Admissions

  • Illinois
  • U.S. District Court, Northern District of Illinois (and its trial bar)
  • U.S. Court of Appeals, Third, Sixth, Seventh, Ninth and Eleventh Circuits
  • U.S. Supreme Court
  • Special admission: Alabama, California, Florida, Georgia, Indiana, Kentucky, Missouri, Nevada, New Jersey, New York, Ohio, Pennsylvania, Texas, Washington, and the U.S. Virgin Islands

Education

Wesleyan University (B.A., with honors, 1990)

University of Illinois College of Law (J.D., cum laude, 1994)

Profile

Stephen Meinertzhagen focuses his practice at Burke, Warren, MacKay & Serritella on representing clients in class, mass, multi-district litigation (MDL), and individual actions brought throughout the country. Mr. Meinertzhagen has defended companies against numerous claims brought under the Truth in Lending Act (TILA), the Real Estate Settlement Procedures Act (RESPA), the Fair Debt Collection Practices Act (FDCPA), the Racketeer Influenced and Corrupt Organizations Act (RICO), the Home Ownership Equity Protection Act (HOEPA), the Fair Credit Reporting Act (FCRA), the Fair Housing Act (FHA), and related state law consumer fraud, privacy, and contract claims. Mr. Meinertzhagen has represented financial institutions in lawsuits that include challenges to escrow administration, charges for default fees and costs, lender-placed insurance, lien releases, anti-deficiencies, reconveyance of deeds or mortgages, yield spread premiums, and many other servicing, origination, and payoff practices. He also has represented a broad range of other companies in consumer or securities class actions, including companies in the retail, biotech, insurance, and cable industries. He has substantial appellate experience in both state and federal courts. In addition to the litigation aspect of his practice, Mr. Meinertzhagen frequently counsels mortgage-banking clients on compliance with federal and state laws.

Experience

Below are examples of decisions in cases Mr. Meinertzhagen has handled on behalf of financial institution defendants:

  • McGee, et al v. JPMorgan Chase Bank, NA, 520 Fed.Appx. 829 (11th Cir. 2013) (affirming dismissal of mass action against loan originator in connection with alleged misrepresentations in the loan application process of borrowers in a condominium development)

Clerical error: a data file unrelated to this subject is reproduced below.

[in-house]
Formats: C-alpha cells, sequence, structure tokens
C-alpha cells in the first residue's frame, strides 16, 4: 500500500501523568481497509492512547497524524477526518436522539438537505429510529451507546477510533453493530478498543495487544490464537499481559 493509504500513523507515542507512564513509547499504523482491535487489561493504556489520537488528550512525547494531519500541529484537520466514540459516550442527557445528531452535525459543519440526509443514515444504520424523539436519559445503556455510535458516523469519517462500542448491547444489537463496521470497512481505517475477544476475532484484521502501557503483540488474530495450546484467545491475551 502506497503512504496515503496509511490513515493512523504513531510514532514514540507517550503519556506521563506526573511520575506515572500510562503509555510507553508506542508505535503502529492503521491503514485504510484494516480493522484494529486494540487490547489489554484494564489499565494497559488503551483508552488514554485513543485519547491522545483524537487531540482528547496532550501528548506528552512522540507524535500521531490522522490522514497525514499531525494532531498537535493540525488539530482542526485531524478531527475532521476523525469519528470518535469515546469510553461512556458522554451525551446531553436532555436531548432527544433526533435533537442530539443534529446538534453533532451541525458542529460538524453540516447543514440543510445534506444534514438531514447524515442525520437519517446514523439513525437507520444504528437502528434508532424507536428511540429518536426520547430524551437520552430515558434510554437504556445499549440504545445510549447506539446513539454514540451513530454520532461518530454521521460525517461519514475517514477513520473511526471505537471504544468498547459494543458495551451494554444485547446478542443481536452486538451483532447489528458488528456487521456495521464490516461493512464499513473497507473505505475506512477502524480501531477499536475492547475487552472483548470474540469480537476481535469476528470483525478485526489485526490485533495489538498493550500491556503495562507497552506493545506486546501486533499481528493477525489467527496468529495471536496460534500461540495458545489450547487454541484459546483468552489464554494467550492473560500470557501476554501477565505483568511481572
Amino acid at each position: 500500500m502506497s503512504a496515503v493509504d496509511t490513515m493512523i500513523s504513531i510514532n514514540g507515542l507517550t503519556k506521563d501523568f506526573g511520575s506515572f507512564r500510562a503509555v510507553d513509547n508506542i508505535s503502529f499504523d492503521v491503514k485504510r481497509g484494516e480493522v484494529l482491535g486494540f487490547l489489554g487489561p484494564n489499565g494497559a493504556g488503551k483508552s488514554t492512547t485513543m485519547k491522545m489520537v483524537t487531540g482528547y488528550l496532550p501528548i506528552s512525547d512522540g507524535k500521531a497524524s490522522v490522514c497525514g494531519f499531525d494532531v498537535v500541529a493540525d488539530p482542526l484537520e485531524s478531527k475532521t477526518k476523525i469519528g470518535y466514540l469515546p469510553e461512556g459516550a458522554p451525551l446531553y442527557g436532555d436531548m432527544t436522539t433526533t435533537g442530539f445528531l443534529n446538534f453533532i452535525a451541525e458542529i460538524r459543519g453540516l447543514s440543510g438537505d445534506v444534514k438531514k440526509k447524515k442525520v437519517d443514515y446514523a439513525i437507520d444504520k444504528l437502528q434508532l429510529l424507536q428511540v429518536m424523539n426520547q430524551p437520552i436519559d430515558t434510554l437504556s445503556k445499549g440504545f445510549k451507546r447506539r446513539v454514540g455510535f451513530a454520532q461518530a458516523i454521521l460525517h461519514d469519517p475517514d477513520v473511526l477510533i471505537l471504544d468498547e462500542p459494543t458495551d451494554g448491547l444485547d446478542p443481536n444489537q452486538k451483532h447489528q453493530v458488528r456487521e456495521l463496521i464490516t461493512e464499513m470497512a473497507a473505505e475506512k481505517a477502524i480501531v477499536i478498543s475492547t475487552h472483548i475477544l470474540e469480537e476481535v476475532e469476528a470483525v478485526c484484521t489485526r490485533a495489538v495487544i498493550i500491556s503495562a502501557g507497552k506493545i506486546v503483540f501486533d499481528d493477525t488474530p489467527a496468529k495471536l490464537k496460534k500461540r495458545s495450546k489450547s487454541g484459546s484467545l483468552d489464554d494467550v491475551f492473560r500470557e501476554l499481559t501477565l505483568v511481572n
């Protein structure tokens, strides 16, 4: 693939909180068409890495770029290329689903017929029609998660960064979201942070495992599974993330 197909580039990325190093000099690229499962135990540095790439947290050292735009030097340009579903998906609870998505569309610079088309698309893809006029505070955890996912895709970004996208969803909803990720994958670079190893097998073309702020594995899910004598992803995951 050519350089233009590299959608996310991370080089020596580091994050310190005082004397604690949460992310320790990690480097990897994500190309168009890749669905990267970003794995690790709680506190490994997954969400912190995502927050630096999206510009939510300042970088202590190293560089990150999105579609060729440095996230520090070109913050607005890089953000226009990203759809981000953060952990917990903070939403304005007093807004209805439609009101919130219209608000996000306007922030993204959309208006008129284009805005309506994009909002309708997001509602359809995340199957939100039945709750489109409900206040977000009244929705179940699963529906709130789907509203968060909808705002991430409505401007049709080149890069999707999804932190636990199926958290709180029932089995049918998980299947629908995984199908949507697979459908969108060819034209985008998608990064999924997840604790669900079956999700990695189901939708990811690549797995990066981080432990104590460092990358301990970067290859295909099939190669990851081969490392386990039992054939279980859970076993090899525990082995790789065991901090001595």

• Coleman v. Chase Home Finance, LLC, 2011 WL 2688998 (3rd Cir. July 12, 2011) (affirming 2009 WL 3806417) (D.N.J. Nov. 10, 2009) (affirming dismissal of class action consumer fraud and related claims against lender for allegedly excessive foreclosure attorneys' fees, costs and post-judgment interest)
  • Gordon, et al v. Chase Home Finance, LLC, et al, 2013 WL 436445 (M.D. Fla. Feb. 5, 2013) (denying plaintiffs' motion for certification of national classes of borrowers with lender-placed flood insurance who alleged unauthorized payments of commissions to a loan servicer's affiliate and that the loan servicer required the borrowers to maintain excessive insurance coverage amounts)
  • Tucker, et al. v. JPMorgan Chase Bank, et al., 2011 WL 280962 (D. Nev. Jan. 25, 2011) (dismissing class action against lender, servicers, and trustees for alleged failure to comply with HAMP loan modification guidelines)
  • Quezada v. Loan Center of California, et al., 2009 WL 5113506 (E.D. Cal. Dec. 18, 2009) (denying class certification of alleged common law and state consumer fraud claims brought against former loan assignee relating to option ARM loan disclosures)
  • Gillespie v. Chase Home Finance, LLC, 2009 WL 4061428 (N.D. Ind. Nov. 20, 2009) (dismissing class action claims under the FDCPA against loan servicer)
  • Biggins, et al., v. Wells Fargo & Company, et al., 2009 WL 2246199 (N.D. Cal. July 27, 2009) (dismissing class action claims against lender that purchased failed institution’s loans from FDIC on basis that lender did not assume alleged liabilities under purchase and assumption agreement)
  • Webb, et al. v. Chase Manhattan Mortgage Corporation, 2008 WL 2230696 (S.D. Ohio May 28, 2008) (granting summary judgment against putative class plaintiffs on RESPA and related state law claims for allegedly improper application of funds and escrow administration and charging excessive force-placed hazard insurance premiums)
  • Barrows v. Chase Manhattan Mortgage Corporation, et al., 465 F.Supp2d 347 (D. N.J. 2006) (dismissing class action consumer fraud claims against lender based on lack of standing)
  • Chow v. AEGIS Mortgage Corporation, et al., 2005 WL 1750392 (N.D. Ill July 6, 2005) (trial judgment in favor of lender on TILA and consumer fraud claims)
  • Fitts v. Chase Manhattan Mortgage Corporation, 2006 WL 34322296 (N.J. Super. A.D. Nov. 30, 2006) (affirming dismissal of state consumer fraud class action against lender alleging excessive foreclosure and bankruptcy attorneys’ fees and costs)
  • In re Intercorp International, Ltd., 309 B.R. 686 (Bankr. S.D. N.Y. 2004) (sanctioning debtor, its principal, attorney, and attorney’s firm for filing bad faith bankruptcy petition to avoid imposition of foreclosure judgment following trial contested on basis that loan servicer lacked standing to foreclose and that California’s “security first” rule had been violated)
  • Louis Fink Realty Trust v. Harrison, et al., 2003 WL 22595555 (S.D. N.Y. Nov. 7, 2003) (dismissing class action against lender, affiliated entities, and officers for claims arising under RESPA, FDCPA, Bank Holding Company Act, and Gramm-Leach-Bliley Act)
  • Stein v. JP Morgan Chase Bank, 279 F.Supp.2d 286 (S.D. N.Y. Aug. 27, 2003) (dismissing TILA class action arising out of interest rate calculation for home equity lines of credit)
  • Ploog v. HomeSide Lending, Inc., 2001 WL 1155288 (N.D. Ill. Sept 28, 2001) (denying class certification in a RESPA class action)

Professional/Community

Mortgage Bankers Association , member

Pressroom

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